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Huntsman Confirms Buyout Talks

Firm says it has held discussions with potential suitors; other deals are rumored

by Marc Reisch and Patricia Short
February 6, 2006 | A version of this story appeared in Volume 84, Issue 6

Going Private?
Credit: Huntsman Photo
Huntsman makes polyurethane intermediate propylene oxide in Port Neches, Texas.
Credit: Huntsman Photo
Huntsman makes polyurethane intermediate propylene oxide in Port Neches, Texas.

Commodity chemicals maker Huntsman Corp. confirmed last week that it has held talks with a number of entities about the sale of its business. The firm admitted to the talks with unnamed suitors following news reports that it was discussing a $4.3 billion transaction with the buyout firm Apollo Management.

Huntsman says that in late 2005, it received "an indication of interest regarding an acquisition of all the outstanding stock of the company." Huntsman will not name the original suitor but says it subsequently contacted and obtained proposals from other potential acquirers or merger partners.

Shares of Huntsman rose 11% to $21.62 on Jan. 31 following reports of a potential sale. Huntsman first offered shares to the public in February 2005 at $23 a share. MatlinPatterson Asset Management, which rescued Huntsman from a potential bankruptcy filing in October 2002, did not sell shares in that offering. It now owns a substantial number of Huntsman shares and is rumored to be looking for a way to monetize its investment.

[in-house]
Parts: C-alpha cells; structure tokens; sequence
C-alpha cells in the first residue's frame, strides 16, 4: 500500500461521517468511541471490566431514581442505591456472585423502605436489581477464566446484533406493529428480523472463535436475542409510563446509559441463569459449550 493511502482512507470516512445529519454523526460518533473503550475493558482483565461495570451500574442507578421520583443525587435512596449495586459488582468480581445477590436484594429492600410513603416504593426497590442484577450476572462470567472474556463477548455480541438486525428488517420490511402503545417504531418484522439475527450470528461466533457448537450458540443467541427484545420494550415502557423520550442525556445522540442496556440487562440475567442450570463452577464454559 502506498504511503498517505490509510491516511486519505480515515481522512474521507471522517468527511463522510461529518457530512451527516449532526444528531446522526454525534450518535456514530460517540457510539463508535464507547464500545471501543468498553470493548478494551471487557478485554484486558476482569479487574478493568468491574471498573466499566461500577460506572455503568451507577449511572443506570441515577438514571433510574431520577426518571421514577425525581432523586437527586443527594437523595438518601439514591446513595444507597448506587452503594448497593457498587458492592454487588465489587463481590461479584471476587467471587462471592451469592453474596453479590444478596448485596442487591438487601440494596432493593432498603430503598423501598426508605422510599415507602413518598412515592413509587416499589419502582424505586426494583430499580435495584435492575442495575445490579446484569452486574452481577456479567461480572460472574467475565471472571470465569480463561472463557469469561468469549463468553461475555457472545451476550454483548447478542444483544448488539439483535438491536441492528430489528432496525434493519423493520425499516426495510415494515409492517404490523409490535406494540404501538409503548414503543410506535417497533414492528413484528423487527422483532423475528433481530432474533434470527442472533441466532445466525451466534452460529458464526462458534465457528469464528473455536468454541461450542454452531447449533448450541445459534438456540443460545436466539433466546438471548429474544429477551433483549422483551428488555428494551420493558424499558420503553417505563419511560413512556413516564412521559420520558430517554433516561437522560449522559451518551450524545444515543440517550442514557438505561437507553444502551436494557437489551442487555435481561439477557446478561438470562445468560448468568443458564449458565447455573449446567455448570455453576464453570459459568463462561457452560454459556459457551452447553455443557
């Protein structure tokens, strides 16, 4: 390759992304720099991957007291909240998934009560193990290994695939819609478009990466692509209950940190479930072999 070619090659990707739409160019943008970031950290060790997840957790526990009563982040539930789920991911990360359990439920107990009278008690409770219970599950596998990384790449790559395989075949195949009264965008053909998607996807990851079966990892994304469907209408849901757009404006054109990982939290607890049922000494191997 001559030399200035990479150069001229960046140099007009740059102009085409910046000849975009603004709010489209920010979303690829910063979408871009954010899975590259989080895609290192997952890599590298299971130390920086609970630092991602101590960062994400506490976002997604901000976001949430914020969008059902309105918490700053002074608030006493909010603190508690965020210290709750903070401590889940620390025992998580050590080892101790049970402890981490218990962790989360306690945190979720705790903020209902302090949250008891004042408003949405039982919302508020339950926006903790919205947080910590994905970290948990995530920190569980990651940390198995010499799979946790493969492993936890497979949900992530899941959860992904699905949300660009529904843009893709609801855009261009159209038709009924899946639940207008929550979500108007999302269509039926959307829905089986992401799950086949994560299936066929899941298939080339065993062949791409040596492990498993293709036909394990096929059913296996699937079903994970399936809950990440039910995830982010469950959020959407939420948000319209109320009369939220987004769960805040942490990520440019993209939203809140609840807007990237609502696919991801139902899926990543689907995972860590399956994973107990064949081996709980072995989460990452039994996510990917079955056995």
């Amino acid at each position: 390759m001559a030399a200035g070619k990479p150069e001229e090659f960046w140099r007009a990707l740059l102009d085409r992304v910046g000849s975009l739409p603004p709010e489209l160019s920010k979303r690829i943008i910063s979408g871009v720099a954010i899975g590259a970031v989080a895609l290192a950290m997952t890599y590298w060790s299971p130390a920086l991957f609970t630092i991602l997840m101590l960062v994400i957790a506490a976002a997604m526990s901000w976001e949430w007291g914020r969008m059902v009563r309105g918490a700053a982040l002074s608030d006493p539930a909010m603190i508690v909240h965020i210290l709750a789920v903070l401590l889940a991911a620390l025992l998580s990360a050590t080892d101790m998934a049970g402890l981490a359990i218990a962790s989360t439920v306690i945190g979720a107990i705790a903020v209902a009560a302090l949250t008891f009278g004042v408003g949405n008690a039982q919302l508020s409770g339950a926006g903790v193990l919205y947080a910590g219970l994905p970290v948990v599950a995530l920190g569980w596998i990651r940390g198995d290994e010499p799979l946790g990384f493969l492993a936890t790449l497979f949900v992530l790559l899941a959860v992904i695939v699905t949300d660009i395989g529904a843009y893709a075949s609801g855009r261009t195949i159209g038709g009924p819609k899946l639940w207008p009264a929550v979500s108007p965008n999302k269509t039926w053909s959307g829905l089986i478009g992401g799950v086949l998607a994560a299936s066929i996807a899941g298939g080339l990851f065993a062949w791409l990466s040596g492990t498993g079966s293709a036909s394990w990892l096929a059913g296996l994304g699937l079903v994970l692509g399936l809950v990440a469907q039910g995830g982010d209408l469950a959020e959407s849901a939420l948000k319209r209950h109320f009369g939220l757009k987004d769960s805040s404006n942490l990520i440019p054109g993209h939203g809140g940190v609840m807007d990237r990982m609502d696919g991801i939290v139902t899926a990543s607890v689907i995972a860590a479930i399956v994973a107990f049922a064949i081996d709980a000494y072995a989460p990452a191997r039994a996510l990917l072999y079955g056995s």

The fact that another private equity firm, Apollo, has come up as a possible buyer for Huntsman underscores the ready availability of private investment capital, points out Kyle Loughlin, an analyst with credit rating agency Standard & Poor's. He adds that ratings on Huntsman's debt could be lowered "given the strong expectation that Apollo or other potential financial buyers would use a significant amount of debt in any financing plans."

Eric Terhorst, vice president of investment banking firm First Analysis, notes that private equity firms like Apollo need a "liquidity event," such as the sale of a business to the public or another buyer, to close out an investment. For instance, First Analysis participated as comanager in the just-completed $140 million public offering of Koppers Holdings. The deal allowed private equity firm Saratoga Partners to redeem about half its shares in the treated-wood and carbon products firm.

In Europe, meanwhile, industry analysts say two more major chemical businesses may be changing hands soon.

Private equity firm Charterhouse Capital has put a price tag of about $2.5 billion on acrylics specialist Lucite, some reports say. Charterhouse executives do not speak to the press, a source says. But other sources indicate that the private equity firm has engaged Deutsche Bank to sell the company, after receiving several unsolicited bids to buy Lucite.

Lucite has sales running at about $1.5 billion per year on methacrylate monomers and acrylic polymers. The company, which claims a 25% global market share in methyl methacrylate, plans to build a plant in Singapore, due onstream in 2007, that will feature its new technology for making the monomer.

And ICI is reportedly weighing the sale of its surfactants arm, Uniqema. If the report is true, Uniqema, too, could find its way into the hands of a private equity firm. Uniqema's sales in 2004, the latest year available, were about $1.13 billion, 11% of ICI's total, with operating profit of roughly $34 million, 4% of the total. ICI refused to comment on the subject.


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